Thursday, September 06, 2007
In my big sister's footsteps
London, Ontario, September 2007 [Click to enlarge]
Taking the kids back to school this year was a bittersweet experience. Sweet because they so very much wanted to be there, because they were thrilled to see their friends after a long summer apart, because they felt at home in a schoolyard that's been welcoming kids since long before their grandparents were born. Bitter because I remember them being a lot smaller when we made this walk last September, because I still find it difficult when they walk away and I turn for home, alone, because I don't know how many more moments like this I'll have before they no longer want me to be there with them.
Our eldest son wanted to fly solo on his first day back. As much as it pains me to admit it, he's already beginning to grab hold of his life, gradually taking over the reins from me and my wife, taking those first few halting steps of real independence into a world that's less certain than the controlled one he's lived thus far.
But the two younger munchkins still wanted Daddy to tag along for their first day back. I brought the long lens and quietly observed them take their first few steps back into a world that's always been welcoming and warm to them. I listened to the banter as they happily greeted their friends and shared stories about the summer that they had, the summer that's now over. Then I watched our son follow our daughter into the school.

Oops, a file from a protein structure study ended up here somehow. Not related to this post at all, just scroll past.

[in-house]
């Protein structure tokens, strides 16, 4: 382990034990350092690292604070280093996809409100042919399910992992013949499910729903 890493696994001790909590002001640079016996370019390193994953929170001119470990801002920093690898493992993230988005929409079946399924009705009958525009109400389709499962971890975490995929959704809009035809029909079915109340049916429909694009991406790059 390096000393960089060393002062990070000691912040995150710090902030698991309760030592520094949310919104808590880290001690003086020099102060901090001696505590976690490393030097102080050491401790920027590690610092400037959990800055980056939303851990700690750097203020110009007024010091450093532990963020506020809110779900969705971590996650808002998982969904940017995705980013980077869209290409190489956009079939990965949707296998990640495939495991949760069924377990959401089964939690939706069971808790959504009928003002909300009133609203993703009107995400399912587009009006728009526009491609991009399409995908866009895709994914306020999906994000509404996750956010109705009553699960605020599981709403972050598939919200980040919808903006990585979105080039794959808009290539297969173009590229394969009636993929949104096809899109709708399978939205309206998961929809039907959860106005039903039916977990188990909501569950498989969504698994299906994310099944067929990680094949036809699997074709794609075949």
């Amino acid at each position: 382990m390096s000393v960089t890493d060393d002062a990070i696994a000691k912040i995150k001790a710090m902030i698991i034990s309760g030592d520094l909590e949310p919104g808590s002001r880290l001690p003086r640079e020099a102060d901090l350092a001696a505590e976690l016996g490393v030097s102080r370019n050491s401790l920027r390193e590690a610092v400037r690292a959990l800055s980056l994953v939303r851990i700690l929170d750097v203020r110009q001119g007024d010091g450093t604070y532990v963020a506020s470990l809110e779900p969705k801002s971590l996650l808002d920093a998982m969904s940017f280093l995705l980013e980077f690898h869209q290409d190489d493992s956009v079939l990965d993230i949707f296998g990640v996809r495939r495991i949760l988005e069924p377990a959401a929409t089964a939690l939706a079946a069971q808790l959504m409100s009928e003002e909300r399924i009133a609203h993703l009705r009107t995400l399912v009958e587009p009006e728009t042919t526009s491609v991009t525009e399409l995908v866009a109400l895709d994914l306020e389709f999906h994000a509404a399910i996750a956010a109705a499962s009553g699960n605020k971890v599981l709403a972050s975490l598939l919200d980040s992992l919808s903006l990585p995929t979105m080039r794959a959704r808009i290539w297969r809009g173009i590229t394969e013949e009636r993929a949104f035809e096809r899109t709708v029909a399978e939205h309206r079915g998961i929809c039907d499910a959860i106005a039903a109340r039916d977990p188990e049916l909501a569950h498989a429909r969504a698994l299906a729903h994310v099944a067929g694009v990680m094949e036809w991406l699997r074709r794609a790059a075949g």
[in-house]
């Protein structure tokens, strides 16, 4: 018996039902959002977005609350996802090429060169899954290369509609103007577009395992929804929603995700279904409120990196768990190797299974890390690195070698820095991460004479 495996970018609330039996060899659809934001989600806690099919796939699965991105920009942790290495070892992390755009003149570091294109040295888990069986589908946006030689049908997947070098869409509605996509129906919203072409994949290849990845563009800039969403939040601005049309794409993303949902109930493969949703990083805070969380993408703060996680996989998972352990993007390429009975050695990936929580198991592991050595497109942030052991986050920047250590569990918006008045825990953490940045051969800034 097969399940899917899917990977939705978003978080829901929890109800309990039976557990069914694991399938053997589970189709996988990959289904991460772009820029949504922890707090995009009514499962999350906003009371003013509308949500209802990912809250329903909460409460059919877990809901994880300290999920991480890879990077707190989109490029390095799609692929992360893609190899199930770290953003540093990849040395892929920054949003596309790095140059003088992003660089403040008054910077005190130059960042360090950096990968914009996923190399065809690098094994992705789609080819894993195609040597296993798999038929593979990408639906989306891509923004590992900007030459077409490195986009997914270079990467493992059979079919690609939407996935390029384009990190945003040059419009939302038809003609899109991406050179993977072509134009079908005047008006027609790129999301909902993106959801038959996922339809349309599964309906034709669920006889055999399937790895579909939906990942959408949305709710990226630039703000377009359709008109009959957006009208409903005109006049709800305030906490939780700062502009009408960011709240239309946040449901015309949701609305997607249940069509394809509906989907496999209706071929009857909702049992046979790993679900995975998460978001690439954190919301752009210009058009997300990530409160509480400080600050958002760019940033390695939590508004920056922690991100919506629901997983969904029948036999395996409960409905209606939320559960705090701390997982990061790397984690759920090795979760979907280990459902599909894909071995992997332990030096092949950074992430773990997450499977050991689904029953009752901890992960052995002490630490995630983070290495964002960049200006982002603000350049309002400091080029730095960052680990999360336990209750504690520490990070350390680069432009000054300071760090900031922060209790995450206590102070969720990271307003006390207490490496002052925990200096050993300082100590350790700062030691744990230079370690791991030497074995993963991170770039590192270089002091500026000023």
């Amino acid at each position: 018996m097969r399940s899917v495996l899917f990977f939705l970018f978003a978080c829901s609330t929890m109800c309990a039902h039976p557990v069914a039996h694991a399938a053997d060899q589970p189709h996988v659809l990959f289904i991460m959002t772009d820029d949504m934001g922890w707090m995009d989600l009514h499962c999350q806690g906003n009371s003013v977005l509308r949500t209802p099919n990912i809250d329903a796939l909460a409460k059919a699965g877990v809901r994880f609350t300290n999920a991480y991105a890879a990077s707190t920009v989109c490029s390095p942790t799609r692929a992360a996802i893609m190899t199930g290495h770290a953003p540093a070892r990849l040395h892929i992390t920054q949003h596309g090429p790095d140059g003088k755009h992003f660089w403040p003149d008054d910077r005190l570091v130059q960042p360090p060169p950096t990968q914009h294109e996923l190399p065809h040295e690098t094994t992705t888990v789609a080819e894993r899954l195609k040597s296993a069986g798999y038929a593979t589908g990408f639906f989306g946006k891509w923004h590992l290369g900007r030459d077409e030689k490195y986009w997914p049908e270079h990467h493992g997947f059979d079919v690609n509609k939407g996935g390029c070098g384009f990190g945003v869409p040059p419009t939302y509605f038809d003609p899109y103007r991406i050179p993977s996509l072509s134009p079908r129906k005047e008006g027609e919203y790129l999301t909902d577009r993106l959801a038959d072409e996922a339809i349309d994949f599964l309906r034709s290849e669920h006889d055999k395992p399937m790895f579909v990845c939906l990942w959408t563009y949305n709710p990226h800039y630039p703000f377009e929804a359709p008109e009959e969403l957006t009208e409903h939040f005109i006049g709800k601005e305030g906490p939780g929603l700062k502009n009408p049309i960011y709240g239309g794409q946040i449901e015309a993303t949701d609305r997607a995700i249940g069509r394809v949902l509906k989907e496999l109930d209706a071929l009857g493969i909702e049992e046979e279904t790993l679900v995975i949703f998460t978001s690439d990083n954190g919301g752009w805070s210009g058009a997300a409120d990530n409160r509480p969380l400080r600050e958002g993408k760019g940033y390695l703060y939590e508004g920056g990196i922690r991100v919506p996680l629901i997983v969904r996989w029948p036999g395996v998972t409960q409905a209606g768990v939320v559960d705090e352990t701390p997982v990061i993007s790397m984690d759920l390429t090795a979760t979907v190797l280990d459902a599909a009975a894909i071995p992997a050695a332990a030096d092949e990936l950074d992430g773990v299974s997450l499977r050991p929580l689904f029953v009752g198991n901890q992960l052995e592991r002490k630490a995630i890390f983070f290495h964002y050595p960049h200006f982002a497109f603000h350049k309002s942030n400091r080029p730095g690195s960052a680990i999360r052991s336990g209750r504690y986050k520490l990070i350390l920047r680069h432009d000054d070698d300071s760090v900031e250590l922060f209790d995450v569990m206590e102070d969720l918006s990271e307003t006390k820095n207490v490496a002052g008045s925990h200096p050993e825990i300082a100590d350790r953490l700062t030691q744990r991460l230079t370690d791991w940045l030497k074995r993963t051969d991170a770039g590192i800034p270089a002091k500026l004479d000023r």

They're at an age where she's the natural leader and he's the natural follower. He trusts her implicitly, and she loves him limitlessly. It's a symbiosis that makes me unbelievably proud of who they're becoming, and it clouds my vision with tears as I try to compose the shot. I'm far away from them as they move into their new school year; getting further with each step. But with my long lens, the least I can do is grab the memory of the moment and hope that I can hold onto it - onto them - for just a little bit longer.
Your turn: Transitions. Please discuss.